Having a Palestinian Christian speak at my church earlier this week caused me to revisit my old views once again. Growing up in the Evangelical/Fundamentalist church, I was led to believe that Jesus was going to come to Earth again in a cloud of glory, take all of his people home to be with him and melt down the world. The state of Israel – and its relationship to its heathen neighbors – was key to this apocalyptic event.
To us, Israel was the chosen nation. Although most every Jew now rejects Jesus as their personal Lord and Savior, at this future date, 144,000 (give or take a few) of them will magically accept him as the incarnate YWHW.
This was, as ridiculous as it may seem, how we viewed the world. We weren’t trying to be offensive or cloistered from the world and reality. We figured it was the real reality. We thought we were following the Word of God. So if we were offensive, well, so was Jesus, right? Right? right?
Immediately after high school, I worked for a conservative Evangelical Christian school. Much of what I was taught about the Bible – including our end-times theology – was reinforced and given academic clothes at this school. But it was also there, while working my first days for a paycheck, that I first encountered a real, live Palestinian Christian.
I didn’t think he was an enemy. Nor that his existence was in God’s way – at least not initially. But when he told us that Zionism (the belief that the land of Israel belongs solely to the Jews) is false prophecy, I just thought he was just wrong. I couldn’t grasp the idea that there were other ways of taking the Bible seriously that didn’t coincide with my views.* When he shared that his people and he are living as refugees throughout the Arab and Muslim world, I thought that wasn’t such a bad thing. After all, the important thing is that Jerusalem and the ancient promised land of the Bible was finally back into the hands of God’s chosen people.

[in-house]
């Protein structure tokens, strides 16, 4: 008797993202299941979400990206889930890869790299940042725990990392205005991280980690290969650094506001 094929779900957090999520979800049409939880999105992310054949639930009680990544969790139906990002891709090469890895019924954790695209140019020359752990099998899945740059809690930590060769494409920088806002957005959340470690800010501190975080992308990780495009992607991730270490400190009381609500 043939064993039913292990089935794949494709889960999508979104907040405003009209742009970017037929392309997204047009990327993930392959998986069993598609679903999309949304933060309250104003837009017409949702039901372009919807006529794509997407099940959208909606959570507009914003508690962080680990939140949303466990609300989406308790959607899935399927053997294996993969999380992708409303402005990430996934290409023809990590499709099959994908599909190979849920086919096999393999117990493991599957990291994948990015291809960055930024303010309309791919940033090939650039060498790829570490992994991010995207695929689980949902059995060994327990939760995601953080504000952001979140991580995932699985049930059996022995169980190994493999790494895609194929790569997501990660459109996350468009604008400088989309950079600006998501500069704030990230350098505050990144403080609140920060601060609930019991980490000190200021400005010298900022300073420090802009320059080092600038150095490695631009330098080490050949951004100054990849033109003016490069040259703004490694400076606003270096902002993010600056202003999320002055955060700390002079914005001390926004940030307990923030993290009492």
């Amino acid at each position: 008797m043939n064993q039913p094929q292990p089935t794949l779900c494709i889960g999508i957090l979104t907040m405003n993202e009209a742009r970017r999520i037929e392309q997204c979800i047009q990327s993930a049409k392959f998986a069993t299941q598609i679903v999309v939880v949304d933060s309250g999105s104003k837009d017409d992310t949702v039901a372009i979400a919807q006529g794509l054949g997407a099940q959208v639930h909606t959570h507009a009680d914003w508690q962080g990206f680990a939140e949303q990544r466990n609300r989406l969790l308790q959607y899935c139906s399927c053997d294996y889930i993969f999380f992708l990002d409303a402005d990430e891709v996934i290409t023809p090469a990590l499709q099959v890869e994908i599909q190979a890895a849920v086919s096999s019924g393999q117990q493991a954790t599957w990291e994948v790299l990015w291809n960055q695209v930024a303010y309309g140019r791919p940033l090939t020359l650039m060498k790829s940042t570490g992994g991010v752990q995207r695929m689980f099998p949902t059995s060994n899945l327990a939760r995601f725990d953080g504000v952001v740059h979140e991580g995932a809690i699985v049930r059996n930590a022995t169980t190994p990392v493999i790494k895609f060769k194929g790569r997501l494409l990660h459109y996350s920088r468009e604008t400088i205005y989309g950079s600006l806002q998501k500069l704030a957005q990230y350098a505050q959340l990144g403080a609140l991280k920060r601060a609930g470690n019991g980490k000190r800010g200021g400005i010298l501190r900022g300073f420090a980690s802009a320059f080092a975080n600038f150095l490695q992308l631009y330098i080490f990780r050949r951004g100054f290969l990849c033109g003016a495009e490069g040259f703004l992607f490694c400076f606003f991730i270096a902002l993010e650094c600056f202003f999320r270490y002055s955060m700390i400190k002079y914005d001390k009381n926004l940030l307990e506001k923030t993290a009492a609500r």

It would be another ten years before I really started considering other theological views. It would be some time after that the evils of mass displacement would really sink in. It would be some time after that wherein I felt burdened by the plight of Palestinians as a result of Zionism, as well as the plight of Arabs as a result of fear-mongering and shallow American jingoism. As I was slowly able to distance myself from my old worldviews and to see the resulting hardships that we Evangelicals pass on and exacerbate to those outside of our bubble, I end up apologizing quite a bit. And trying to forcibly change my friends’ and family members’ views on some of these subjects. Much to their chagrin.
All of this goes to say, it takes time to make a change in people’s hearts – especially if they’re convinced that their worldview is fundamentally correct. It takes a while to foster trust, to share not only our stories, but the stories of others who are likewise affected. It takes villages. It takes miles. It takes a lot to humble ourselves and hear what others are really trying to say. So why am I surprised, since I – of all people – am still learning?
*Whether that’s as a result of teen-aged narcissism or fundamentalist thinking, I’m not sure that there’s much of a difference, to be honest. Fundamentalism is, at its heart, a willingness to subject yourself to an extremely self-centered view of the world. The difference is that teenagers tend to think that they’re self-defined (although their viewpoints are at the least informed by their cultural and familial contexts) and largely buck against authority. Fundamentalists are told what and how to believe and act and fall in line accordingly. There are figures who are trusted with immense and otherworldly authority in their sphere – it’s just that those figures have to be within their sphere. Everybody else is treated with suspicion. So in that way, Fundamentalists are anti-authoritarian.